Thursday, Emma's Principal called me after Emma got home from school. She wanted to tell me about something that happened at school that day that was concerning to her. While Emma's teacher was at lunch, Emma followed one of the class aids out while she took one of the students to therapy. The aid that left didn't know that she followed her and the other aid who stayed in the room didn't know either. Someone else at the school found Emma about 10 minutes later, she had found a couch and was hanging out. Emma has a tendency to run off now and I do have to keep a close eye(or grip) on her. She wasn't hurt or anything, but she could have easily gone outside and the school is on a busy road. I appreciated the phone call and I wasn't too concerned about it. I doubt it will ever happen again because the Principal told me that there was already a gate on the door and the window and a rule was established to verbally communicate who they are taking and where. I guess Emma was 1 of 3 runaways that day, two went out the window. I felt bad for the Pricipal it sounded like she had a rough day, I was impressed with how she handled the situation though. We still love her school.
This Tuesday was Emma's A1 c appointment. We meet with her Endocrinologist every 2-3 months. Every time I leave this appointment I feel just as overwhemed as the day she was diagnosed. They run a test called an A1c, it represents the average glucose in her blood over a 3-4 month period. It provides a lot of information to help manage her diabetes better. A1c goals for kids Emma's age(0-6 years) should be below 8.5%. This time she rang in at a 9.1, I was glad that it had come down from the previous appointment(she was at 10.0). With that being said, it really isn't a good number. I don't like that her result lands on the scale where you see Dangerous. I would love to see it in the Excellent control range and would even take Fair control. We have only received a fair once or twice and never ever see excellent control.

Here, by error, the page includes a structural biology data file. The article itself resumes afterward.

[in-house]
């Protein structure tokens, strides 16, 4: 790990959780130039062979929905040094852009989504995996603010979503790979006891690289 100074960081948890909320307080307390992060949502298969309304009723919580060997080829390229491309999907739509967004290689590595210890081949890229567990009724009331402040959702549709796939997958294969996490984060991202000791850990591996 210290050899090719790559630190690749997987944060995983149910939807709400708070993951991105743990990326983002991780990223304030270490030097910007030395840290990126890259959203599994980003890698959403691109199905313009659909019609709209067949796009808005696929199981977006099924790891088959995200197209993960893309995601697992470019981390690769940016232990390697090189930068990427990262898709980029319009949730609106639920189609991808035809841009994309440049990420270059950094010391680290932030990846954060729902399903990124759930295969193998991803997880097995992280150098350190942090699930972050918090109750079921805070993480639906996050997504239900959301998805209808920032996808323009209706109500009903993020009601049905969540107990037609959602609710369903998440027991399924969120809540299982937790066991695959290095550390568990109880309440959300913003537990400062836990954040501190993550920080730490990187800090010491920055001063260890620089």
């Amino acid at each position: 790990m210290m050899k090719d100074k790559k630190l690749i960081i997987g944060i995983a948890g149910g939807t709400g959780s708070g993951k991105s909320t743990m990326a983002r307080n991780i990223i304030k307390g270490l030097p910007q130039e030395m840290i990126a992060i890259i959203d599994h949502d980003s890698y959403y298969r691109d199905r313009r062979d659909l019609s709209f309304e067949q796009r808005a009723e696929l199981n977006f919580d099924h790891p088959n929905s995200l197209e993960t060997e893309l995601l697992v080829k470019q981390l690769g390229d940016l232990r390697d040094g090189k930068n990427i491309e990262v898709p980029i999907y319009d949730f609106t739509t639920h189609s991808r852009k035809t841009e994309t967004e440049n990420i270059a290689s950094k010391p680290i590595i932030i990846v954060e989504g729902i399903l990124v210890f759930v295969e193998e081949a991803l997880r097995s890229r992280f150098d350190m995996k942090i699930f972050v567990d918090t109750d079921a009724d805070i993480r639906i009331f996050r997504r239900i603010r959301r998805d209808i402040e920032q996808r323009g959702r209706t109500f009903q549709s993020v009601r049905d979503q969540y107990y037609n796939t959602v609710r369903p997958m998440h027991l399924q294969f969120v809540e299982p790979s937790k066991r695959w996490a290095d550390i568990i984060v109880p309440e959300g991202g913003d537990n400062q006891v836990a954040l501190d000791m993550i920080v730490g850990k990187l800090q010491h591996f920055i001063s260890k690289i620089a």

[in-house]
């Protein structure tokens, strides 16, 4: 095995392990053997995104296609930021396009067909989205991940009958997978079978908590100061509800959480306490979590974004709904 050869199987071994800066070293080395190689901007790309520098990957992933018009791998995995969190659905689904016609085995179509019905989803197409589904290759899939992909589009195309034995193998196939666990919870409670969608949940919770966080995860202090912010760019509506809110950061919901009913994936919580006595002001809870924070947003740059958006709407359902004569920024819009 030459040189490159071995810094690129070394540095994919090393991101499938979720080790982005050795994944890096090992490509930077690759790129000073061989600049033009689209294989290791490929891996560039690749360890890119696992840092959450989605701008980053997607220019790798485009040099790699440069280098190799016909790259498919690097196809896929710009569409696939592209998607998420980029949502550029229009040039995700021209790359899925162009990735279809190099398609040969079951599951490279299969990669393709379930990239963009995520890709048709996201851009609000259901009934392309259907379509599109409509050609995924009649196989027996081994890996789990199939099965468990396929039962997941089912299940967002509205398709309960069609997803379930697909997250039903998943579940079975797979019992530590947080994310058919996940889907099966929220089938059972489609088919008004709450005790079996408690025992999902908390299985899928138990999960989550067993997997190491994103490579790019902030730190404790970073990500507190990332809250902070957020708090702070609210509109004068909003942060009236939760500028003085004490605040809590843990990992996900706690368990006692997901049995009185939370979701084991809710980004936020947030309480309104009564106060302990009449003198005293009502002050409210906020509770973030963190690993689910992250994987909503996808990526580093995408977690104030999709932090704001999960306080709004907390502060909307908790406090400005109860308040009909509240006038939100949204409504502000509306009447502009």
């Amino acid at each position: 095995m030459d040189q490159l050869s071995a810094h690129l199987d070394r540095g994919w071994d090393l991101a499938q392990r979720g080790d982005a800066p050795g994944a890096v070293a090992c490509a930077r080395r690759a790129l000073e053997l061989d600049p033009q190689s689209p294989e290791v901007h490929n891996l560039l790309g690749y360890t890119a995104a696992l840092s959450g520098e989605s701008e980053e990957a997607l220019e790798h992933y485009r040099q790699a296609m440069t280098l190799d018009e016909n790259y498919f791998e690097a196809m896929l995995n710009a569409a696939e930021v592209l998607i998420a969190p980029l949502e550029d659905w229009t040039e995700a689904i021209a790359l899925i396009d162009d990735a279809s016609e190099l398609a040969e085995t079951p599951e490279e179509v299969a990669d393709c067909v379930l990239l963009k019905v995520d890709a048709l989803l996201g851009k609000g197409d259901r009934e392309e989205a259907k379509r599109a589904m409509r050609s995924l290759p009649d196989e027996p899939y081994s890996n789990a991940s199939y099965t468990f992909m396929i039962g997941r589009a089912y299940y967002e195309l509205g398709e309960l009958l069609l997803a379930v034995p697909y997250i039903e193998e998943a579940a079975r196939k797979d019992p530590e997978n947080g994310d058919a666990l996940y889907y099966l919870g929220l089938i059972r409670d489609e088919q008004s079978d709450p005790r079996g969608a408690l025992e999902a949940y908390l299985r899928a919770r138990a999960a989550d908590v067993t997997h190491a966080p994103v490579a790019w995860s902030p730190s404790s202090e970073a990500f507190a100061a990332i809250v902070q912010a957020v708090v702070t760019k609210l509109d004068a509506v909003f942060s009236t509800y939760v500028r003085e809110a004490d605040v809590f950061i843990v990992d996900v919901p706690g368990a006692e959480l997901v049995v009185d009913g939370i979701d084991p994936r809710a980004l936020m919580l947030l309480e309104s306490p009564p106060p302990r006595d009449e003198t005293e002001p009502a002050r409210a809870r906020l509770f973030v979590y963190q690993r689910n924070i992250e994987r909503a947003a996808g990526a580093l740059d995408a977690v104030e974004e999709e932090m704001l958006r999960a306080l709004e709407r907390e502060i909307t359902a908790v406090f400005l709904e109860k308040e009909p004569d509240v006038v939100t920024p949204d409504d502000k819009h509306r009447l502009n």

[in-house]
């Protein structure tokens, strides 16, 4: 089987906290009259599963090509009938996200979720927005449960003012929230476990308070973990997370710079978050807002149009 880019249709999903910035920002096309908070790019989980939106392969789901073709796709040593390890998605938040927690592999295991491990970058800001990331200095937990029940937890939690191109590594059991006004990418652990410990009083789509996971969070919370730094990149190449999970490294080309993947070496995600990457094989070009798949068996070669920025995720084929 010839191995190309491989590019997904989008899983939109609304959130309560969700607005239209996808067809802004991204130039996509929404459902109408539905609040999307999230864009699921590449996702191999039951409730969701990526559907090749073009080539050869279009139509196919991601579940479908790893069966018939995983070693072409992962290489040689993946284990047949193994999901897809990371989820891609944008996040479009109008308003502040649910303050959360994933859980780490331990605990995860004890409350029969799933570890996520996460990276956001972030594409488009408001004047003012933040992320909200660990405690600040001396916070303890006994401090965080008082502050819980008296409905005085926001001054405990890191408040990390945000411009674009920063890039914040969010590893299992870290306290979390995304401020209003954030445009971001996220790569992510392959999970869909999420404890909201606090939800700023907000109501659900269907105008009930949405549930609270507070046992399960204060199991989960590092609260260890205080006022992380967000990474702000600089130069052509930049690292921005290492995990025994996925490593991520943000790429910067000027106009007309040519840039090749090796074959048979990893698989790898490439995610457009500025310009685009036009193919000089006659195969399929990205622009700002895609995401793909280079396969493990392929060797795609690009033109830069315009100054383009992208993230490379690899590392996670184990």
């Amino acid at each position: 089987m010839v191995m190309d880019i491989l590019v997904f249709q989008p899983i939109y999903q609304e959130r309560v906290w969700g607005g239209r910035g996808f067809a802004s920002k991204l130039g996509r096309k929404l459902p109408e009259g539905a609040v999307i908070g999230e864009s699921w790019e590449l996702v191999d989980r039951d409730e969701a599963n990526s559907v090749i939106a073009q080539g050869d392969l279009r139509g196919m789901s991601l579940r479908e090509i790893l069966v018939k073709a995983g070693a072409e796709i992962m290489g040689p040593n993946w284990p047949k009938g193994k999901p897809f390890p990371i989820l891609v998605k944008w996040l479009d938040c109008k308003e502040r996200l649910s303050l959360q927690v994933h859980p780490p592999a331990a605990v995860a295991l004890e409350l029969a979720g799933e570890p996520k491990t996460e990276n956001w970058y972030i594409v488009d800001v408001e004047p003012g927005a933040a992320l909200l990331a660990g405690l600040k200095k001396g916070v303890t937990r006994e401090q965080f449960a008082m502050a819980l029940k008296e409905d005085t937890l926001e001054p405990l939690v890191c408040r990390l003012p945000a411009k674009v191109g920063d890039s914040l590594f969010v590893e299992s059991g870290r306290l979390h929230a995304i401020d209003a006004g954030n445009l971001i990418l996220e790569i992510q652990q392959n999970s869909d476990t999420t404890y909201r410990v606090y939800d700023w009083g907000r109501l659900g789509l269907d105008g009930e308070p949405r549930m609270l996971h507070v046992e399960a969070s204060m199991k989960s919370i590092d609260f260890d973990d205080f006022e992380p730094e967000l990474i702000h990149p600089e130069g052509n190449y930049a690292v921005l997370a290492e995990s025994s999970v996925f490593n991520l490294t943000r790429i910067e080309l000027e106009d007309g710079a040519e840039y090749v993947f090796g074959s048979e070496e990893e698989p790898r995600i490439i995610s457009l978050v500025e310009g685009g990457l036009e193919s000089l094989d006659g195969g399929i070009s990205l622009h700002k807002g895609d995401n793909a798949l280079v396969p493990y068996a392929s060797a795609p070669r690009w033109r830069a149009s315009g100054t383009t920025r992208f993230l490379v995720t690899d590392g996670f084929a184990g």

This is an appointment that I dread. Besides the A1c, we also meet with the Nurse/Diabetes educator followed by the Dr. They have me fill out paperwork that provides current dosing information. They download her pump and glucometer into a computer system that prints out a summary of her imformation. It adds that info into charts and then we can use those averages and readings to look for problematic times or meals that might need tweaking in her insulin doses. There is no way a teenager could fake taking care of their Diabetes, it all gets recorded. So if they weren't doing anything, the downloads would be empty. I kind of feel bad that these kids are living with that kind of pressure.